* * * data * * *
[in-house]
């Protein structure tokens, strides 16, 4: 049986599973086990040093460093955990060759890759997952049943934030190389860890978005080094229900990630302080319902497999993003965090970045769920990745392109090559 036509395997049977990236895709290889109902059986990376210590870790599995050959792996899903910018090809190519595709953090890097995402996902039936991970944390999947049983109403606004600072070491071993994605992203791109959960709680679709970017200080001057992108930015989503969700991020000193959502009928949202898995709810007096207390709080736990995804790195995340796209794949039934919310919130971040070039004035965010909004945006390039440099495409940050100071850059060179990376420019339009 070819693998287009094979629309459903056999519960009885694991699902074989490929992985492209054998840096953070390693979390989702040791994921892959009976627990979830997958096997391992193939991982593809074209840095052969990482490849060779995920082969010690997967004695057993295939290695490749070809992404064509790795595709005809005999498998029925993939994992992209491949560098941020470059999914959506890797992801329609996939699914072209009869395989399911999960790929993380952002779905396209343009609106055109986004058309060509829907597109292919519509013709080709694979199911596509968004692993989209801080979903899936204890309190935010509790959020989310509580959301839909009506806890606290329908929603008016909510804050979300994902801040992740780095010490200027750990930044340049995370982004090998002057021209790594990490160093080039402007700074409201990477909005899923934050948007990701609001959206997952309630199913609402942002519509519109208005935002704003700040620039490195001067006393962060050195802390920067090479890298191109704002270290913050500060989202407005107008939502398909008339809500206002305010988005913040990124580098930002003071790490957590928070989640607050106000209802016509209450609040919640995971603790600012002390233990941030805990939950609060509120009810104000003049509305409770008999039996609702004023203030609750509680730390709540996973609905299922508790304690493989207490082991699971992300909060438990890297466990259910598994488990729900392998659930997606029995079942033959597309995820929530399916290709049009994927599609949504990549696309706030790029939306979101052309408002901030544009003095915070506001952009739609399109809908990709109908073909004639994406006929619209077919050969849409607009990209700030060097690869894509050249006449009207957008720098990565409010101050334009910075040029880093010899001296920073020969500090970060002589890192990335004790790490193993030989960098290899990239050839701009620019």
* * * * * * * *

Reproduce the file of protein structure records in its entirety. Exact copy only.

[in-house]
């Protein structure tokens, strides 16, 4: 049986599973086990040093460093955990060759890759997952049943934030190389860890978005080094229900990630302080319902497999993003965090970045769920990745392109090559 036509395997049977990236895709290889109902059986990376210590870790599995050959792996899903910018090809190519595709953090890097995402996902039936991970944390999947049983109403606004600072070491071993994605992203791109959960709680679709970017200080001057992108930015989503969700991020000193959502009928949202898995709810007096207390709080736990995804790195995340796209794949039934919310919130971040070039004035965010909004945006390039440099495409940050100071850059060179990376420019339009 070819693998287009094979629309459903056999519960009885694991699902074989490929992985492209054998840096953070390693979390989702040791994921892959009976627990979830997958096997391992193939991982593809074209840095052969990482490849060779995920082969010690997967004695057993295939290695490749070809992404064509790795595709005809005999498998029925993939994992992209491949560098941020470059999914959506890797992801329609996939699914072209009869395989399911999960790929993380952002779905396209343009609106055109986004058309060509829907597109292919519509013709080709694979199911596509968004692993989209801080979903899936204890309190935010509790959020989310509580959301839909009506806890606290329908929603008016909510804050979300994902801040992740780095010490200027750990930044340049995370982004090998002057021209790594990490160093080039402007700074409201990477909005899923934050948007990701609001959206997952309630199913609402942002519509519109208005935002704003700040620039490195001067006393962060050195802390920067090479890298191109704002270290913050500060989202407005107008939502398909008339809500206002305010988005913040990124580098930002003071790490957590928070989640607050106000209802016509209450609040919640995971603790600012002390233990941030805990939950609060509120009810104000003049509305409770008999039996609702004023203030609750509680730390709540996973609905299922508790304690493989207490082991699971992300909060438990890297466990259910598994488990729900392998659930997606029995079942033959597309995820929530399916290709049009994927599609949504990549696309706030790029939306979101052309408002901030544009003095915070506001952009739609399109809908990709109908073909004639994406006929619209077919050969849409607009990209700030060097690869894509050249006449009207957008720098990565409010101050334009910075040029880093010899001296920073020969500090970060002589890192990335004790790490193993030989960098290899990239050839701009620019």